Going into a potentially franchise-altering offseason, the Los Angeles Lakers will be led by team president and controlling owner Jeanie Buss, her trusted advisors Kurt and Linda Rambis, and general manager Rob Pelinka.
While there were rumors that the team had someone lined up to replace Magic Johnson in April, Pelinka confirmed the overwhelming belief that the president of basketball operations position would be absolved altogether at Frank Vogel’s introductory press conference on Tuesday. Had Buss looked outside of her circle for help, there might have been a number of qualified candidates interested in the job, including, but not limited to, Lakers legend Pat Riley.
Riley denied having interest in replacing Johnson last month, but in a more recent interview with ESPN senior writer Jackie MacMullan, Riley admitted he’s considered returning to the organization he won four championships with, but no one has reached out to him:
There were murmurs that Jeanie Buss, whose blueprint has been to surround herself with people her father knew and trusted, had reached out to Riley in an attempt to coax him back to the West Coast in some front-office capacity. Riley shot down that notion on Monday.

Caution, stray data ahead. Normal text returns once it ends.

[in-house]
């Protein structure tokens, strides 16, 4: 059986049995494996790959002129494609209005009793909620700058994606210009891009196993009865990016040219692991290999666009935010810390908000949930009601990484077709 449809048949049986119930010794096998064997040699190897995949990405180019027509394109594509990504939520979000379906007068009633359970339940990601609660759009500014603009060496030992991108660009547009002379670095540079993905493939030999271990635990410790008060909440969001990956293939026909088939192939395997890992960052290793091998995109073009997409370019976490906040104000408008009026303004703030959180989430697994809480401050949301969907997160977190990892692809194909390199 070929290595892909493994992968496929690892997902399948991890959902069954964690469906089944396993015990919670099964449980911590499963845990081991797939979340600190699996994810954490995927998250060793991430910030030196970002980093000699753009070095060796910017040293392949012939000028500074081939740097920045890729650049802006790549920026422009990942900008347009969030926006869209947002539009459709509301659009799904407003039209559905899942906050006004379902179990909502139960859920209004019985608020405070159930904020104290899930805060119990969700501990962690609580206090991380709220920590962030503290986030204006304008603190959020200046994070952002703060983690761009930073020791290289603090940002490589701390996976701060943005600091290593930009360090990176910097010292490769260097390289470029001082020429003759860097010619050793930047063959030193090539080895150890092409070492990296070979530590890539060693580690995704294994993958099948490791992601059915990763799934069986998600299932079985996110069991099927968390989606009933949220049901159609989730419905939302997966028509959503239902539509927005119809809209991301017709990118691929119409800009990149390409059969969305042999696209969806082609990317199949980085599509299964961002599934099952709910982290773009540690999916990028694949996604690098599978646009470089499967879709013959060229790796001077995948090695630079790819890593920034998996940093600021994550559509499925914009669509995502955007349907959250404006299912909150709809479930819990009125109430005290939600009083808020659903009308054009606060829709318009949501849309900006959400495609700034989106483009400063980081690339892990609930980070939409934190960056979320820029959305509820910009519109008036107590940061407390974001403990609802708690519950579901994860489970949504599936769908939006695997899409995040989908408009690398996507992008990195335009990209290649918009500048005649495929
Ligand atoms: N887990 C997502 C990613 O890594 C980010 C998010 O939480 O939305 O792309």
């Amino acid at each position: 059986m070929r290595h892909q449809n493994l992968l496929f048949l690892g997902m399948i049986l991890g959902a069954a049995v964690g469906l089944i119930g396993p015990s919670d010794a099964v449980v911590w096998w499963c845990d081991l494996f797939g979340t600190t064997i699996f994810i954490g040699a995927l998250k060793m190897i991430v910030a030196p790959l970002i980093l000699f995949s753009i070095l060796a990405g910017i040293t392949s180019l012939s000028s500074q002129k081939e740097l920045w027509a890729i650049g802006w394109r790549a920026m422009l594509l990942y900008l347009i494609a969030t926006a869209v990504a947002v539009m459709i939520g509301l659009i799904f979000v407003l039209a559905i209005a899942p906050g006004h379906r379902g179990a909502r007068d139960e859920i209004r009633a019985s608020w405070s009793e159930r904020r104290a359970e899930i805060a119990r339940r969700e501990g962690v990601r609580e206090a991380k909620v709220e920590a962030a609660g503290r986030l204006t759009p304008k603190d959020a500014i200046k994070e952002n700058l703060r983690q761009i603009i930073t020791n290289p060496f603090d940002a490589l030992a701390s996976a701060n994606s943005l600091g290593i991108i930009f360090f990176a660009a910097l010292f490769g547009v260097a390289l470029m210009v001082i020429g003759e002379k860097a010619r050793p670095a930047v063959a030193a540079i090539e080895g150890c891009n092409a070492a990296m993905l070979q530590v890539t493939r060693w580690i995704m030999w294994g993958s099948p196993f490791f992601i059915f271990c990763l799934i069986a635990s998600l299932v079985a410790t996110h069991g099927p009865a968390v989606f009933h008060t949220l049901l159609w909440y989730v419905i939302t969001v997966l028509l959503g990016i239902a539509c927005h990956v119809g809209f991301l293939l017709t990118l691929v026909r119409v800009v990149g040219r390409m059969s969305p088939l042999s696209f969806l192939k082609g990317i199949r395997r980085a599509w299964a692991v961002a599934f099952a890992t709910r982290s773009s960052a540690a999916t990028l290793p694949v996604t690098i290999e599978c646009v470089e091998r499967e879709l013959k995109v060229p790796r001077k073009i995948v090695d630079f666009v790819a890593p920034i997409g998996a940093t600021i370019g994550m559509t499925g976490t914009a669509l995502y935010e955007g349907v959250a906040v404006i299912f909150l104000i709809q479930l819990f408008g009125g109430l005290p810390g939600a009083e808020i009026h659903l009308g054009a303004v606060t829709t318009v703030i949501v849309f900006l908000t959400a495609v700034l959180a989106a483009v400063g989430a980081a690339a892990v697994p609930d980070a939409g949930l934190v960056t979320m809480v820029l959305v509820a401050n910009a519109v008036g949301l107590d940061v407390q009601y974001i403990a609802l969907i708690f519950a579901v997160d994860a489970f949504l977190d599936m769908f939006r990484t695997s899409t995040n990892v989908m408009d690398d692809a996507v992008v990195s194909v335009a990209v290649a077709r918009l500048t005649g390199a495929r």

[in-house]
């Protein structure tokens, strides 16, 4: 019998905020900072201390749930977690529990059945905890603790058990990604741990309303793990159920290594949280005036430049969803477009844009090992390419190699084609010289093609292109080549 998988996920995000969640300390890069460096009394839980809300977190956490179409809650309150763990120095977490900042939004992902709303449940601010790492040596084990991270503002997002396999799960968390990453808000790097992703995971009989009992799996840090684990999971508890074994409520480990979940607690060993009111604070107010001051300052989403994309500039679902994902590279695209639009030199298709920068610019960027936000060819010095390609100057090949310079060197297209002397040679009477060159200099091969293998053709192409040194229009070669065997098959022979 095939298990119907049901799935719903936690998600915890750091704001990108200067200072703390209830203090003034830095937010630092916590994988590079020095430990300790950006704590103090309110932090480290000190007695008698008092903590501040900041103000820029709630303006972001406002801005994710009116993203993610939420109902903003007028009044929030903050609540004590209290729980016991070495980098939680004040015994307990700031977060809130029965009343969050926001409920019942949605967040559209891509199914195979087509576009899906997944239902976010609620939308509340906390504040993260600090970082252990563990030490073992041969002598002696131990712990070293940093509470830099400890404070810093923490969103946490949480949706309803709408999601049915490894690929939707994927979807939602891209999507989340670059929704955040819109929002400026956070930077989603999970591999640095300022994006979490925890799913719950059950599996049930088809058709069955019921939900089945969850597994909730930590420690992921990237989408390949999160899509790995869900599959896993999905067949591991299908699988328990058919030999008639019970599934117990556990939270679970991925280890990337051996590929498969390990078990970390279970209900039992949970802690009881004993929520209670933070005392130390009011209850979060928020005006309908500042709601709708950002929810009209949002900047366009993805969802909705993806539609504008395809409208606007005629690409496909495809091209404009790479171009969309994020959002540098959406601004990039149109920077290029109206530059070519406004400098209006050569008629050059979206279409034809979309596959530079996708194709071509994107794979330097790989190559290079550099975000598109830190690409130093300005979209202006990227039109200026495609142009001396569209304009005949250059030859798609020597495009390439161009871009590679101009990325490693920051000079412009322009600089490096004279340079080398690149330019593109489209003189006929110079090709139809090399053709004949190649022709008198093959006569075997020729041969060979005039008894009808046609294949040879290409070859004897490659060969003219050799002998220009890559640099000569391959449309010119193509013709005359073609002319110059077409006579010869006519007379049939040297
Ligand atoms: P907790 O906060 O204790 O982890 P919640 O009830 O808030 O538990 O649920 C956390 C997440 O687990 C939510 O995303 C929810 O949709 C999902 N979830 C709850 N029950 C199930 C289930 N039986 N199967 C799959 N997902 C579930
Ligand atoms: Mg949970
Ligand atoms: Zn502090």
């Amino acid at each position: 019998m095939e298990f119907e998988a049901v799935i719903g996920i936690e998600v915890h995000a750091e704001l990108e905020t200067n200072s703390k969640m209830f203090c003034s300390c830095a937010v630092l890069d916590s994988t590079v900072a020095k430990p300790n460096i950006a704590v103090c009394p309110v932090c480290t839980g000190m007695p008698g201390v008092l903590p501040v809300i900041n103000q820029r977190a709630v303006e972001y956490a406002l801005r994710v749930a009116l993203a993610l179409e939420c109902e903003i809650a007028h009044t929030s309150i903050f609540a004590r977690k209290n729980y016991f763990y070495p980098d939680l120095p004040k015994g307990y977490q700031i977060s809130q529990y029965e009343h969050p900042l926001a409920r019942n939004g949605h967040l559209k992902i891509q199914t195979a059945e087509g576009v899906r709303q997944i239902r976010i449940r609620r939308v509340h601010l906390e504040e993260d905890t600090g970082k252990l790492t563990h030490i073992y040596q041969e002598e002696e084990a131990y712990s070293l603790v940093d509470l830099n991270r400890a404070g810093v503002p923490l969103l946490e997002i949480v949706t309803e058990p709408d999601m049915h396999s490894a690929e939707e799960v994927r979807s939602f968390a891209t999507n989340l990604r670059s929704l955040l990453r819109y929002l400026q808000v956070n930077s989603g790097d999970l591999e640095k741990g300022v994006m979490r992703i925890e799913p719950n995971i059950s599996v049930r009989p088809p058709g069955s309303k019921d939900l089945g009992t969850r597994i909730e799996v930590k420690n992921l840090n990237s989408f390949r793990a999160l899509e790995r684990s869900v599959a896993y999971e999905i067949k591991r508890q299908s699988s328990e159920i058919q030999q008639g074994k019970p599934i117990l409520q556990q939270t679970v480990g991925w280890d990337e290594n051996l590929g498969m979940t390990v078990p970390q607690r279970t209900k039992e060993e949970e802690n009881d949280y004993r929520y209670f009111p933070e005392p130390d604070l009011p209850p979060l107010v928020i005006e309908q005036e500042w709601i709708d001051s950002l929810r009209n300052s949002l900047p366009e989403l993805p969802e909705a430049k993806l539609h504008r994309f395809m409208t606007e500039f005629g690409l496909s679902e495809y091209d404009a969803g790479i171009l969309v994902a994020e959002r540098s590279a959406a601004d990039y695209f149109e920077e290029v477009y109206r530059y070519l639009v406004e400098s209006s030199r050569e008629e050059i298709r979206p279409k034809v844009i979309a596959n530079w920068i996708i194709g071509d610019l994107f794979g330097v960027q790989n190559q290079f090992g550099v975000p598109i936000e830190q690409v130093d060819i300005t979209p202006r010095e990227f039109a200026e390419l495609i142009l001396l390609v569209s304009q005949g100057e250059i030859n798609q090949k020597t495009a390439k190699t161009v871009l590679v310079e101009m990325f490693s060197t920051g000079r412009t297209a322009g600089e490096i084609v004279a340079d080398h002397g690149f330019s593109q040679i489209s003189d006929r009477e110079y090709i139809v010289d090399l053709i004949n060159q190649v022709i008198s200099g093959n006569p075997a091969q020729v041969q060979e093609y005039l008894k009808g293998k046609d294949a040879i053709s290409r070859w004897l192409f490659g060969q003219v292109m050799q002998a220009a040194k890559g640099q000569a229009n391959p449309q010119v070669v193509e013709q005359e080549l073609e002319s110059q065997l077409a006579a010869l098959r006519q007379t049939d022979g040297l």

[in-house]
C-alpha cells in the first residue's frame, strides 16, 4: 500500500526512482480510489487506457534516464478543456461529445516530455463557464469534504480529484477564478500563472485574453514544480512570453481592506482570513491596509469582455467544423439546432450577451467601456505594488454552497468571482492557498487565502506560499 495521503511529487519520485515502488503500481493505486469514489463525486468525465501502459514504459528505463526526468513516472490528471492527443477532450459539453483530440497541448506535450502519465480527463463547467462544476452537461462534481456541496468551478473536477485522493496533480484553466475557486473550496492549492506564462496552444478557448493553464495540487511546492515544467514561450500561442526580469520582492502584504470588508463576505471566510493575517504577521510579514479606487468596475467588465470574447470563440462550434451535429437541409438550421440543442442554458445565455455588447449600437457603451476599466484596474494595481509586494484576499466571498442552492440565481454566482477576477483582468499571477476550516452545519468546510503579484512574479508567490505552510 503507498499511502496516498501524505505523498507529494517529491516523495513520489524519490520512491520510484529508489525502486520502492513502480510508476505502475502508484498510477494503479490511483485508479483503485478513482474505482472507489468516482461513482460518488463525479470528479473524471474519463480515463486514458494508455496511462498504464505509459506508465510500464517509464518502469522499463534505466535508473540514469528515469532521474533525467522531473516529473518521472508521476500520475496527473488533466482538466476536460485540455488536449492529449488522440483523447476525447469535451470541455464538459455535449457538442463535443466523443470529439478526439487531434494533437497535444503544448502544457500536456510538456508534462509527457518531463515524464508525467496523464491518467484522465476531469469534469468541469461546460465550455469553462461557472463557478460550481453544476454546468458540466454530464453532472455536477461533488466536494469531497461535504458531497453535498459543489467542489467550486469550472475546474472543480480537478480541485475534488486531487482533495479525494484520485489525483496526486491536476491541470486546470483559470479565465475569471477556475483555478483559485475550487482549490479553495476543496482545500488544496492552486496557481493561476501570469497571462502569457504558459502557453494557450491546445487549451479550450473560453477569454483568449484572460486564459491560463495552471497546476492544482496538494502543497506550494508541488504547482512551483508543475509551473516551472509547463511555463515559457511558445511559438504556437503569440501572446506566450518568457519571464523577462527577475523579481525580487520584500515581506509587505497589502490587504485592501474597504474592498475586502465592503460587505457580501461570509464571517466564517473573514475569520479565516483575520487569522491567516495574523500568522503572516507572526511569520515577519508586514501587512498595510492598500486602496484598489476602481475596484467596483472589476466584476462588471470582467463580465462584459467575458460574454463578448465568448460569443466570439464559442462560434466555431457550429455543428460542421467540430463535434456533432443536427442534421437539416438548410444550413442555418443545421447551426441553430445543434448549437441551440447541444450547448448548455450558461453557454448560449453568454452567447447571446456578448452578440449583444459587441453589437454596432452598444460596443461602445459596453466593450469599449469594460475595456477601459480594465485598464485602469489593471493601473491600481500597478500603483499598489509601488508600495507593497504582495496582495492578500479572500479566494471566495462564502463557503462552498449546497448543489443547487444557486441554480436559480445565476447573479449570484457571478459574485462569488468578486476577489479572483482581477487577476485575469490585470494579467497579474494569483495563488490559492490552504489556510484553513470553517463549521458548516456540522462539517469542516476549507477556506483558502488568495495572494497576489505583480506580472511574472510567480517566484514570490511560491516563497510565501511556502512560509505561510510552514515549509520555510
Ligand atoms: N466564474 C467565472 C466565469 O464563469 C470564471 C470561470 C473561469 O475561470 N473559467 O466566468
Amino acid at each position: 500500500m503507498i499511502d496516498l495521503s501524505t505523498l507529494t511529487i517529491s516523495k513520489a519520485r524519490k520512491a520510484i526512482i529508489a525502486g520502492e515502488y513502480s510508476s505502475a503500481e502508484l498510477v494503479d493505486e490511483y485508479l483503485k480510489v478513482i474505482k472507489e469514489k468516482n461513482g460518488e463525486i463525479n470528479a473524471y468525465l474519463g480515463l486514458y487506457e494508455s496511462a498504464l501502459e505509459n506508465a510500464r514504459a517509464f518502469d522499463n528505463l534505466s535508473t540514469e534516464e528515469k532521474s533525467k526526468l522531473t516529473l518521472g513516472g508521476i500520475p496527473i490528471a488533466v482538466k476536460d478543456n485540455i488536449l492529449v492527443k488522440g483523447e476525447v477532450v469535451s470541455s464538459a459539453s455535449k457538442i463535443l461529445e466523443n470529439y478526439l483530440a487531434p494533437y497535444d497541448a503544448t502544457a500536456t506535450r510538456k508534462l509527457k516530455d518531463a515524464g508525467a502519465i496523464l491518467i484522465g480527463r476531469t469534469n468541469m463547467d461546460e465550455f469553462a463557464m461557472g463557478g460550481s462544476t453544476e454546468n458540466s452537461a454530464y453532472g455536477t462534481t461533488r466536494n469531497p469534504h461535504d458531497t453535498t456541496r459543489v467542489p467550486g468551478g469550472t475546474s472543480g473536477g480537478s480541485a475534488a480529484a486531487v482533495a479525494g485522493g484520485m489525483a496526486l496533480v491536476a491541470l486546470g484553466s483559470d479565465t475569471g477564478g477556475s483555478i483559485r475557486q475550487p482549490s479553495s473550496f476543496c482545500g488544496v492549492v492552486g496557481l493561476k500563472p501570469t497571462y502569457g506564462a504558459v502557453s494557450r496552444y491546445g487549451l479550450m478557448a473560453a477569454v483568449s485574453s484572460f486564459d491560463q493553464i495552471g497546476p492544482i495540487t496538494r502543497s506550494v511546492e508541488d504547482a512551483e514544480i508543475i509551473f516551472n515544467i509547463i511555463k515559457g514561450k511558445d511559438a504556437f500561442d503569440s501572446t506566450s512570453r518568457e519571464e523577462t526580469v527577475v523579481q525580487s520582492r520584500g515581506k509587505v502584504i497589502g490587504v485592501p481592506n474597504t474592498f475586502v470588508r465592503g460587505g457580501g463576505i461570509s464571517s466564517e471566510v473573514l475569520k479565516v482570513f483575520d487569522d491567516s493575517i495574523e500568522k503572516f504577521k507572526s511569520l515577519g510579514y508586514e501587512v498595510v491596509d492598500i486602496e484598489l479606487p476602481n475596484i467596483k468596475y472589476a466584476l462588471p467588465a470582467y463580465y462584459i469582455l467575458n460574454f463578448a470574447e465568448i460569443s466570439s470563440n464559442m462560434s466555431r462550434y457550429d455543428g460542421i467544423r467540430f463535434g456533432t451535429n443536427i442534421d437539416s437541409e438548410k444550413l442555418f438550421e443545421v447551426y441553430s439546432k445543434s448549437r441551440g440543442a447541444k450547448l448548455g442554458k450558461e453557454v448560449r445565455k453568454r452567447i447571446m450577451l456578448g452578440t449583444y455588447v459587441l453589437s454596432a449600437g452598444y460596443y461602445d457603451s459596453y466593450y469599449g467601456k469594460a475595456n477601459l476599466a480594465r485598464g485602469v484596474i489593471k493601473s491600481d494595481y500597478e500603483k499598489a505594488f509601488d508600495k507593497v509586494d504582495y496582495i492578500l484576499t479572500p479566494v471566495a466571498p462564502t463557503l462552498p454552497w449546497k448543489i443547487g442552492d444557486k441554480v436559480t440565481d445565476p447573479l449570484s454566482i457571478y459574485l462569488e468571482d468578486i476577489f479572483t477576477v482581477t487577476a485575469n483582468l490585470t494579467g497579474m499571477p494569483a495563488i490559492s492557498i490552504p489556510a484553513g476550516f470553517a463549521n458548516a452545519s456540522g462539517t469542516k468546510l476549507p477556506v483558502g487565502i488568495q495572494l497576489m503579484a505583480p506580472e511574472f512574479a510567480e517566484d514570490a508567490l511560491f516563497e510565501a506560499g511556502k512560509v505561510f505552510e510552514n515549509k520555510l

”I have thought [about returning to the Lakers] only from a sentimental standpoint,” Riley said. “But I was never pursued by them. Nobody officially contacted me. I have about 20 friends wishing I would come back, but nobody asked.
Riley also expressed concerned over the current power structure the Lakers have in place:
“They had Magic. When you are in the position that Earvin was in, when you turn over the organization to somebody like him, there’s only one person who can say no to you. That’s your owner. It’s the same for me here in Miami. If [Heat owner] Micky Arison says no, that’s it. Now, that doesn’t mean I don’t have power.
”But when others find a way to gain influence to do this or say that, it gets a little dicey.”
Now, is Riley the be-all, end-all of basketball executives? No. In fact, you could argue Riley has been just a slightly above average basketball executive, especially since LeBron James left Miami in 2014.
Still, Riley is more proven at overseeing a team’s basketball operations than anyone in the Lakers’ current front office, and he should have at least been considered. The same could have been said of Jerry West and David Griffin.
While it’s possible that the power structure Buss has in place ends up working out for the Lakers, there’s no concrete reason to believe it will at this point, and if it doesn’t, Buss will only look worse for not reaching to more qualified candidates.
For her sake and the team’s, let’s hope they can start the summer on the right foot.